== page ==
“Plant sterols are present in various combinations in nuts, seeds and plant oils. As plant sterols are the equivalents of animal cholesterol, they can in principal influence metabolic processes, where cholesterol is involved,” explained Marcus Grimm, Head of the Experimental Neurology Laboratory at Saarland University. “Because they also lower cholesterol levels, they are extensively used in the food industry and as dietary supplements.”
One particular sterol, called Stigmasterol, was strongly associated with the formation of plaque proteins. “Stigmasterol has an effect on a variety of molecular processes: it lowers enzyme activity, it inhibits the formation of proteins implicated in the development of Alzheimer’s disease, and it alters the structure of the cell membrane,” explained Dr Grimm. “Together, these effects synergistically reduce the production of beta-amyloid proteins.” The research team has been able to confirm the positive effect of stigmasterol in tests on animals.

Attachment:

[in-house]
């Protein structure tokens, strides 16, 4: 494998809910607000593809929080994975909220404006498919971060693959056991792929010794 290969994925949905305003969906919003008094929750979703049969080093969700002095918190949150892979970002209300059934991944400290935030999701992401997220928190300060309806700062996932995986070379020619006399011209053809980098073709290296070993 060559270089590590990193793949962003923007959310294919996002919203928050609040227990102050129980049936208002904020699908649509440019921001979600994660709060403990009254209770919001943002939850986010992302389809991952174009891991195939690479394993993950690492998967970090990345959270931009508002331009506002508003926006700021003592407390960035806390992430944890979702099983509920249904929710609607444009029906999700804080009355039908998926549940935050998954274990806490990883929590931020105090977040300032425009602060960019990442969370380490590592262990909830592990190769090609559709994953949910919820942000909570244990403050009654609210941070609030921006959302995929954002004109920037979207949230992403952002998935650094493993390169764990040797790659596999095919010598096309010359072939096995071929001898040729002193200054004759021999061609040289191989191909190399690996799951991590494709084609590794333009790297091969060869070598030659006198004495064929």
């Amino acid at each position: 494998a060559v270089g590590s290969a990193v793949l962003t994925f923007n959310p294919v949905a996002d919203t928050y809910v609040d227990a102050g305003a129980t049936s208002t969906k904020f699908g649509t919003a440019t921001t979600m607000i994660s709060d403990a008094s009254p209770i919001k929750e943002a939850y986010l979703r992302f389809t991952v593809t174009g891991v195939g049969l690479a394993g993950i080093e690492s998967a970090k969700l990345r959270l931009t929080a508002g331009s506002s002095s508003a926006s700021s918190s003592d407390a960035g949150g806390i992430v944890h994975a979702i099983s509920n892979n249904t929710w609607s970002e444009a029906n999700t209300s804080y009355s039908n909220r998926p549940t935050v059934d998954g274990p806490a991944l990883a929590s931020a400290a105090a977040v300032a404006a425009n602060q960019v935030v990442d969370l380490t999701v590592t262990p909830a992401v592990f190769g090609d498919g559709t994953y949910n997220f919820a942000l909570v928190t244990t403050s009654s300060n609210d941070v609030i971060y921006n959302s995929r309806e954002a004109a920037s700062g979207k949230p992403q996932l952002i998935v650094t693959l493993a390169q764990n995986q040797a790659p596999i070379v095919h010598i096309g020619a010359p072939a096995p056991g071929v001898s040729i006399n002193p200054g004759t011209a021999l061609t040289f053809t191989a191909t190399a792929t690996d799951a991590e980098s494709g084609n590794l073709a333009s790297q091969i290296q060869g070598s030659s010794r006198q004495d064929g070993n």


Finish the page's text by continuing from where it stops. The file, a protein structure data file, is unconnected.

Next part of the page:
The research specified that various plant sterols influence different cellular mechanisms and therefore have to be assessed individually. “Particularly in the case of Alzheimer’s disease, it seems expedient to focus on the dietary intake of specific plant sterols rather than a mixture of sterols,” explained Dr Grimm. The exact underlying mechanisms underlying the impact of plant sterols on amyloid plaques still needs to be identified.
V. K. Burg, H. S. Grimm, T. L. Rothhaar, S. Grosgen, B. Hundsdorfer, V. J. Haupenthal, V. C. Zimmer, J. Mett, O. Weingartner, U. Laufs, L. M. Broersen, H. Tanila, T. Vanmierlo, D. Lutjohann, T. Hartmann, M. O. W. Grimm. Plant Sterols the Better Cholesterol in Alzheimer’s Disease? A Mechanistical Study. Journal of Neuroscience, 2013; 33 (41): 16072 DOI: 10.1523/JNEUROSCI.1506-13.2013